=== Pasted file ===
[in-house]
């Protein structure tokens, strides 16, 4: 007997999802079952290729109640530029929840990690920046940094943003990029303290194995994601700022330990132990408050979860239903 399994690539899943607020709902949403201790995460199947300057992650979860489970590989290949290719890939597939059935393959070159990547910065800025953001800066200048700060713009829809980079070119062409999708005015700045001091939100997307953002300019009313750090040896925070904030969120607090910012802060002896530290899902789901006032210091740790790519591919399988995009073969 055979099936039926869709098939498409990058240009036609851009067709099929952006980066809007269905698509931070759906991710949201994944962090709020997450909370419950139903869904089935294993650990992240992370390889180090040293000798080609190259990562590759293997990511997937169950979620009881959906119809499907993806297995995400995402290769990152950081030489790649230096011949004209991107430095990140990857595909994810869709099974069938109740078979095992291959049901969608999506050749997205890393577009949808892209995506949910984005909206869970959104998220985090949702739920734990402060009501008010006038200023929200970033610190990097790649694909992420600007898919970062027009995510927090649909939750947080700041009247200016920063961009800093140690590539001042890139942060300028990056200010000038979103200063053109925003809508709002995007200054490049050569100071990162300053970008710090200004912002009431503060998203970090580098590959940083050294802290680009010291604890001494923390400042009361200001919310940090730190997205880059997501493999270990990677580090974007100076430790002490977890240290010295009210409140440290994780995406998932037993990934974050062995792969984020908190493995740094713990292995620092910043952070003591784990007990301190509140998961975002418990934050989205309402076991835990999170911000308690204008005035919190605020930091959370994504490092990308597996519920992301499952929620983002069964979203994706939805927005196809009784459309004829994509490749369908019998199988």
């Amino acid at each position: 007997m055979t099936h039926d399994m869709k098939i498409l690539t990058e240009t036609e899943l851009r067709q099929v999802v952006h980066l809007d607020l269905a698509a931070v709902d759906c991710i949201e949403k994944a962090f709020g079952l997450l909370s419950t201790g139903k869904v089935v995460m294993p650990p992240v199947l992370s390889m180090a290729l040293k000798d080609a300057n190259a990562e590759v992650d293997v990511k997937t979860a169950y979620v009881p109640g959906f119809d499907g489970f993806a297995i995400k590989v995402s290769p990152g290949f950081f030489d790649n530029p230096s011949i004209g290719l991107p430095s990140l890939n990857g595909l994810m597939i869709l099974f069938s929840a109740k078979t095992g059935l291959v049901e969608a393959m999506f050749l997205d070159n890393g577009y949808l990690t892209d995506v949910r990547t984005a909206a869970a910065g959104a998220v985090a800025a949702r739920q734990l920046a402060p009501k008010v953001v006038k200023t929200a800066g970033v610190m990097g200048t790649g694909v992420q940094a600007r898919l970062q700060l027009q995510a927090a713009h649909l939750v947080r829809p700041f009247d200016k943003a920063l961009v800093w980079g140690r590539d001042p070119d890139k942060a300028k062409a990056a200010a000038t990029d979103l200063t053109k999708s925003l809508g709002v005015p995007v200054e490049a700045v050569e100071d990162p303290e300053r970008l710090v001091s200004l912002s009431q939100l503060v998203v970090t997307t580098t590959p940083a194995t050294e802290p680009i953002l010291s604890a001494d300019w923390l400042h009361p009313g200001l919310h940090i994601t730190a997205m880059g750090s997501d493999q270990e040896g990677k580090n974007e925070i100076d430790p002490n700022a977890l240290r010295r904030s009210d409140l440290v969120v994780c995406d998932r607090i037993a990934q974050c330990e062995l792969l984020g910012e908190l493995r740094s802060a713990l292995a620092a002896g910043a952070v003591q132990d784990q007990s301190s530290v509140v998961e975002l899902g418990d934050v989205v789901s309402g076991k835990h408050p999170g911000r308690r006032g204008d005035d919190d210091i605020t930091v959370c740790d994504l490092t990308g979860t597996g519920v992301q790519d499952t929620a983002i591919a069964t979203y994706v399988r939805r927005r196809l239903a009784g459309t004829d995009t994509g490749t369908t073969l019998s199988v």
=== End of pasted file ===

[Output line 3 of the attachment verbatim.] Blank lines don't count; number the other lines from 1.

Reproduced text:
């Amino acid at each position: 007997m055979t099936h039926d399994m869709k098939i498409l690539t990058e240009t036609e899943l851009r067709q099929v999802v952006h980066l809007d607020l269905a698509a931070v709902d759906c991710i949201e949403k994944a962090f709020g079952l997450l909370s419950t201790g139903k869904v089935v995460m294993p650990p992240v199947l992370s390889m180090a290729l040293k000798d080609a300057n190259a990562e590759v992650d293997v990511k997937t979860a169950y979620v009881p109640g959906f119809d499907g489970f993806a297995i995400k590989v995402s290769p990152g290949f950081f030489d790649n530029p230096s011949i004209g290719l991107p430095s990140l890939n990857g595909l994810m597939i869709l099974f069938s929840a109740k078979t095992g059935l291959v049901e969608a393959m999506f050749l997205d070159n890393g577009y949808l990690t892209d995506v949910r990547t984005a909206a869970a910065g959104a998220v985090a800025a949702r739920q734990l920046a402060p009501k008010v953001v006038k200023t929200a800066g970033v610190m990097g200048t790649g694909v992420q940094a600007r898919l970062q700060l027009q995510a927090a713009h649909l939750v947080r829809p700041f009247d200016k943003a920063l961009v800093w980079g140690r590539d001042p070119d890139k942060a300028k062409a990056a200010a000038t990029d979103l200063t053109k999708s925003l809508g709002v005015p995007v200054e490049a700045v050569e100071d990162p303290e300053r970008l710090v001091s200004l912002s009431q939100l503060v998203v970090t997307t580098t590959p940083a194995t050294e802290p680009i953002l010291s604890a001494d300019w923390l400042h009361p009313g200001l919310h940090i994601t730190a997205m880059g750090s997501d493999q270990e040896g990677k580090n974007e925070i100076d430790p002490n700022a977890l240290r010295r904030s009210d409140l440290v969120v994780c995406d998932r607090i037993a990934q974050c330990e062995l792969l984020g910012e908190l493995r740094s802060a713990l292995a620092a002896g910043a952070v003591q132990d784990q007990s301190s530290v509140v998961e975002l899902g418990d934050v989205v789901s309402g076991k835990h408050p999170g911000r308690r006032g204008d005035d919190d210091i605020t930091v959370c740790d994504l490092t990308g979860t597996g519920v992301q790519d499952t929620a983002i591919a069964t979203y994706v399988r939805r927005r196809l239903a009784g459309t004829d995009t994509g490749t369908t073969l019998s199988v």